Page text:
VISIBLE BAND (0.3-1.0 Micron)
DEIMOS - The Deep Extragalactic Imaging Multi-Object Spectrograph is the most advanced optical spectrograph in the world, capable of gathering spectra from 130 galaxies or more in a single exposure. In ‘Mega Mask’ mode, DEIMOS can take spectra of more than 1,200 objects at once, using a special narrow-band filter.
ESI - The Echellette Spectrograph and Imager captures high-resolution spectra of very faint galaxies and quasars ranging from the blue to the infrared in a single exposure. It is a multimode instrument that allows users to switch among three modes during a night. It has produced some of the best non-AO images at the Observatory.
HIRES - The largest and most mechanically complex of the Keck’s main instruments, the High Resolution Echelle Spectrometer breaks up incoming starlight into its component colors to measure the precise intensity of each of thousands of color channels. Its spectral capabilities have resulted in many breakthrough discoveries, such as the detection of planets outside our solar system and direct evidence for a model of the Big Bang theory.
LRIS - The Low Resolution Imaging Spectrograph is a faint-light instrument capable of taking spectra and images of the most distant known objects in the universe. The instrument is equipped with a red arm and a blue arm to explore stellar populations of distant galaxies, active galactic nuclei, galactic clusters, and quasars.
NEAR-INFRARED (1-5 Micron)
ADAPTIVE OPTICS - Adaptive optics senses and compensates for the atmospheric distortions of incoming starlight up to 1,000 times per second. This results in an improvement in image quality on fairly bright astronomical targets by a factor 10 to 20.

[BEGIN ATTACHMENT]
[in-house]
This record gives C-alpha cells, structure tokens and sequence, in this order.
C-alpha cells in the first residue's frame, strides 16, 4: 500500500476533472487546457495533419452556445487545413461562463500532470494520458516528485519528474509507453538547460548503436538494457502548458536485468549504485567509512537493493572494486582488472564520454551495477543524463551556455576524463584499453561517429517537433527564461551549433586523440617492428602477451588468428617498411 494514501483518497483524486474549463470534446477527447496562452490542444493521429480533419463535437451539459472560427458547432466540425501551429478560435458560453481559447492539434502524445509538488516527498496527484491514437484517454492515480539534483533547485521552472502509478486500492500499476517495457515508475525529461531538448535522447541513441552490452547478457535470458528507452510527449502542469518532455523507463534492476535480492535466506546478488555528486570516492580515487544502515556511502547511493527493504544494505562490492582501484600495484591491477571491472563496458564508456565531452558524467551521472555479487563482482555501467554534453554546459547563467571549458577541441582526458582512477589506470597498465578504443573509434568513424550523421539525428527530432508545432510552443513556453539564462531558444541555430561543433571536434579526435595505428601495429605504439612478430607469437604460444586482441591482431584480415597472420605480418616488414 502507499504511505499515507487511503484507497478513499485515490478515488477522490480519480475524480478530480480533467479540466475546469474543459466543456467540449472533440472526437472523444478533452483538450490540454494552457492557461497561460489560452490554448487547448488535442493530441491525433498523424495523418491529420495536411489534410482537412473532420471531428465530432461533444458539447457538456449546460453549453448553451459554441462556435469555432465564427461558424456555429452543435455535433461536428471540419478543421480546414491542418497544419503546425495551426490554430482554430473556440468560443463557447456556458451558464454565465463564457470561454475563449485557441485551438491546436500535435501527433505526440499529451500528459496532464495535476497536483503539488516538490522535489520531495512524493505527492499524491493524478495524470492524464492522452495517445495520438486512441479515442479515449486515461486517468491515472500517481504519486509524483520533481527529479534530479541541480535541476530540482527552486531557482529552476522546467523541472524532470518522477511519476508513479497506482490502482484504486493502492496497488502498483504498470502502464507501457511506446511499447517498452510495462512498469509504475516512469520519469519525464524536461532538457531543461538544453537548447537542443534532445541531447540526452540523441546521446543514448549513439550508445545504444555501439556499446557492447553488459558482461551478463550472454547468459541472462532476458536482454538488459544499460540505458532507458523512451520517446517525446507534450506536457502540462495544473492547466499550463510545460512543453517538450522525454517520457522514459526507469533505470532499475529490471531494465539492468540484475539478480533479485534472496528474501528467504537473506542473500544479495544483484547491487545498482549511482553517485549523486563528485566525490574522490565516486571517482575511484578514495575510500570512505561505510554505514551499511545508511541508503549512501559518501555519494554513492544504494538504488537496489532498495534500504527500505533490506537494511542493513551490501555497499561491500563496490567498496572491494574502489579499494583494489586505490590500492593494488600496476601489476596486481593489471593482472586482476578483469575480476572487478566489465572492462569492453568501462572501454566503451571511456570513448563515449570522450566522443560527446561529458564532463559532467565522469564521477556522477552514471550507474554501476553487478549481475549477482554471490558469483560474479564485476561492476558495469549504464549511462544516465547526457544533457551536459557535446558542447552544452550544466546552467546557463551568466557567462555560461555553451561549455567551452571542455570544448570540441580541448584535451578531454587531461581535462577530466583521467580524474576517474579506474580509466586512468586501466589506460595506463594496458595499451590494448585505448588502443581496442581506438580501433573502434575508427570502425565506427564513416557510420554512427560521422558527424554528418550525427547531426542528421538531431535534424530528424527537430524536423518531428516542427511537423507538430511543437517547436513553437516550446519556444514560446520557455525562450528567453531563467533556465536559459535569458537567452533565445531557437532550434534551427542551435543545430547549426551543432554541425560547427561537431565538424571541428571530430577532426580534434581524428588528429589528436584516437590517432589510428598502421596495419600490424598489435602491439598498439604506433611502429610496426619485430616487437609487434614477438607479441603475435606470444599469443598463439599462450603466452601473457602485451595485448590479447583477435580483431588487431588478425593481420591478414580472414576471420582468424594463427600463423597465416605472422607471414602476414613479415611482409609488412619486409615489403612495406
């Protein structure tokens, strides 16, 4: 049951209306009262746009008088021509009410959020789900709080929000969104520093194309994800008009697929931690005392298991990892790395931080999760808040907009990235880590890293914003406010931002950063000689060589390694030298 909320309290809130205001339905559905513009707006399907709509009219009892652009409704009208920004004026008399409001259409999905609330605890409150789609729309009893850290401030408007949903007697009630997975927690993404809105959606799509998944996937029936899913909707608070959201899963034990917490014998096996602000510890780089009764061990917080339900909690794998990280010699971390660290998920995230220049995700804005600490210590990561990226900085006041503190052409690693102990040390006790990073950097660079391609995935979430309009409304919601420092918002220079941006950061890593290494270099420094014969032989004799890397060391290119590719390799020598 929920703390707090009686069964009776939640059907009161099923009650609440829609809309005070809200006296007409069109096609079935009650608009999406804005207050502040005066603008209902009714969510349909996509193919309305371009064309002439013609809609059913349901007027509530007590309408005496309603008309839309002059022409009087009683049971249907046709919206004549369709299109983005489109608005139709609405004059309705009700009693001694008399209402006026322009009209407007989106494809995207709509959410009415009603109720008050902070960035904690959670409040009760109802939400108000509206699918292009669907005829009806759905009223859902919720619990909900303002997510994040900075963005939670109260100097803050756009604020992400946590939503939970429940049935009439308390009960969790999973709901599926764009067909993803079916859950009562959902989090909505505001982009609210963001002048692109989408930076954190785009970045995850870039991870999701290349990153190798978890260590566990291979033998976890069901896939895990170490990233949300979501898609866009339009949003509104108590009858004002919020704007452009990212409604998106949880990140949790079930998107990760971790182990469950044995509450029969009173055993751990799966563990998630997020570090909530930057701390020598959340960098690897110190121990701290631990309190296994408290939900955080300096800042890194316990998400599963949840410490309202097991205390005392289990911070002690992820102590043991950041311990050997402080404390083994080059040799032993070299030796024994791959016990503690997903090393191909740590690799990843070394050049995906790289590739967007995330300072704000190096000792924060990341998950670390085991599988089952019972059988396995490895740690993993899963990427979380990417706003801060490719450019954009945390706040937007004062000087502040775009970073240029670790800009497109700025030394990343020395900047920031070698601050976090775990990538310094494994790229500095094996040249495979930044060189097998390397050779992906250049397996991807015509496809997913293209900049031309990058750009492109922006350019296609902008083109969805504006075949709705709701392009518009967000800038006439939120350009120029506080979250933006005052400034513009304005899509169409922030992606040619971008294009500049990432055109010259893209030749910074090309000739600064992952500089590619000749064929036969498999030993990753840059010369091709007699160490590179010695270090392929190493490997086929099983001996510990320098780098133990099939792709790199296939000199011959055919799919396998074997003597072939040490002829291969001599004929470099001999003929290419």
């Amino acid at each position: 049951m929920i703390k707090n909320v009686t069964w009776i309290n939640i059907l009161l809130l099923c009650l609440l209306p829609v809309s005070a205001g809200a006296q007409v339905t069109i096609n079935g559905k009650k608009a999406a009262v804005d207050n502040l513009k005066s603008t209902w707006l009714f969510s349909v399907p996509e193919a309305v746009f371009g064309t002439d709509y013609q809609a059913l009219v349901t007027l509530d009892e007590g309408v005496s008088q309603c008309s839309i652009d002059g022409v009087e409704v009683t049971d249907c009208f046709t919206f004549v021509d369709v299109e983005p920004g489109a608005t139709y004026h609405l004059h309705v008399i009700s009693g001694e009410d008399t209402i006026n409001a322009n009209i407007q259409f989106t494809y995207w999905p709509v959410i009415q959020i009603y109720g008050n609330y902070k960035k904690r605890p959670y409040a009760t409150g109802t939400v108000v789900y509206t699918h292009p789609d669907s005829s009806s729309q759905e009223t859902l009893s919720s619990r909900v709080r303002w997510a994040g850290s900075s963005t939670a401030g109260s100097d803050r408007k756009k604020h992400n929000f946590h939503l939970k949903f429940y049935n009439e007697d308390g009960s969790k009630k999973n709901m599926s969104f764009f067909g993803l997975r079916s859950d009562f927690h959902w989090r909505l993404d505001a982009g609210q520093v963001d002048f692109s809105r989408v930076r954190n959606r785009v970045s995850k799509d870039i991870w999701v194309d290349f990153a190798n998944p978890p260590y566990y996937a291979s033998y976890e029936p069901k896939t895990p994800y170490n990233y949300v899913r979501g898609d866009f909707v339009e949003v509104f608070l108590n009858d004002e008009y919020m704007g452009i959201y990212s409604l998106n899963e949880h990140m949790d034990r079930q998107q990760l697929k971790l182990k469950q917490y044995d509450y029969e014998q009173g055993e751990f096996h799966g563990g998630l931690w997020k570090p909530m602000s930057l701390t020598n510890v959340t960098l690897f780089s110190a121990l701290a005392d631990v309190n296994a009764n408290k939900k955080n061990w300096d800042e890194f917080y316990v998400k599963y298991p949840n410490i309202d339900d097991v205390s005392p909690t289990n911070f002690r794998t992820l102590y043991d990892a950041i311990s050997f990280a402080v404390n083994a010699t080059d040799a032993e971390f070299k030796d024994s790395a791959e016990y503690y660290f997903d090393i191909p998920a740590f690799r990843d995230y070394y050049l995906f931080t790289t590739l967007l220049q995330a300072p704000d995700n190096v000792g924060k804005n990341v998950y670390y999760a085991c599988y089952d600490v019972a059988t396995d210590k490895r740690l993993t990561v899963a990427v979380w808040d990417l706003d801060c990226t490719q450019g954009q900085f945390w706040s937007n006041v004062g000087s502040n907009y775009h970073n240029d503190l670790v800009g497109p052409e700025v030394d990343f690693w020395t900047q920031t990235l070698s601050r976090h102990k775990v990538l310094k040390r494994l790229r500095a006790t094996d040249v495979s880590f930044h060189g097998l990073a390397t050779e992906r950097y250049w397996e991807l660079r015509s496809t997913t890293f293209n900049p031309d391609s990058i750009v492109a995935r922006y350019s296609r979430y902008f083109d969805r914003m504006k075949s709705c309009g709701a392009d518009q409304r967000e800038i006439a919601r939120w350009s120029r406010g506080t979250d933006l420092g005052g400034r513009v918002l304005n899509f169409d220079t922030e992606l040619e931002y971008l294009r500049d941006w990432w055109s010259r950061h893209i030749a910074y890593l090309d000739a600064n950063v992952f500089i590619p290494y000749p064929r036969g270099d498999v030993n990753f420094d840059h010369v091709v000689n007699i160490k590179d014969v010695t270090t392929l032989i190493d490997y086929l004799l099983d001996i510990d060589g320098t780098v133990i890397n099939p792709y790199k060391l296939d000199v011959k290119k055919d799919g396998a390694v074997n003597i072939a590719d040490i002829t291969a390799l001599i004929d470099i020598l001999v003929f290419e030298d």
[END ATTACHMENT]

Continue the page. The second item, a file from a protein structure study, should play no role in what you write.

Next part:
LASER GUIDE STAR ADAPTIVE OPTICS - The Keck Laser Guide Star expands the range of available targets for study with the Keck II adaptive optics system. It uses a 15-watt sodium-dye laser to excite sodium atoms that naturally exist in the atmosphere 90 km (55 miles) above the Earth’s surface. The laser creates an “artificial star” that allows the Keck adaptive optics system to observe 70-80 percent of the targets in the northern sky, compared to the 1 percent accessible without the laser.
NIRC - The Near Infrared Camera for the Keck I telescope is so sensitive it could detect the equivalent of a single candle flame on the Moon. This sensitivity makes it ideal for ultra-deep studies of galactic formation and evolution, the search for proto-galaxies and images of quasar environments. It has provided ground-breaking studies of the Galactic center, and is also used to study protoplanetary disks, and high-mass star-forming regions.
NIRC-2/AO - The second generation Near Infrared Camera works with the Keck Adaptive Optics system to produce the highest-resolution ground-based images and spectroscopy in the 1-5 micron range. Typical programs include mapping surface features on solar system bodies, searching for planets around other stars, and analyzing the morphology of remote galaxies.
NIRSPEC - The Near Infrared Spectrometer studies very high redshift radio galaxies, the motions and types of stars located near the Galactic Center, the nature of brown dwarfs, the nuclear regions of dusty starburst galaxies, active galactic nuclei, interstellar chemistry, stellar physics, and solar-system science.
OSIRIS - The OH-Suppressing Infrared Imaging Spectrograph is a near-infrared spectrograph for use with the Keck II adaptive optics system. OSIRIS takes spectra in a small field of view to provide a series of images at different wavelength. The instrument allows astronomers to ignore wavelengths where the Earth’s atmosphere shines brightly due to emission from OH (hydroxl) molecules, thus allowing the detection of objects 10 times fainter than previously available.
MID-INFRARED (5-27 Micron)
KECK INTERFEROMETER - The Keck-Keck Interferometer combines light from the two Keck telescopes to measure the diameters of stars, disks orbiting nearby stars and the orbital characteristics of binary systems. The interferometer can reach high angular resolutions to a small fraction of an arcsecond, providing the effective resolution of a telescope 85-meters in diameter. Currently the system works in three modes: V2-science working in the near-infrared (H&K band) and mid-IR (L-band at 3.6um), and the Nuller, working in N-band (10um). as well as the SPR (self-phase referencing for high spectral resolution) working in the K-band.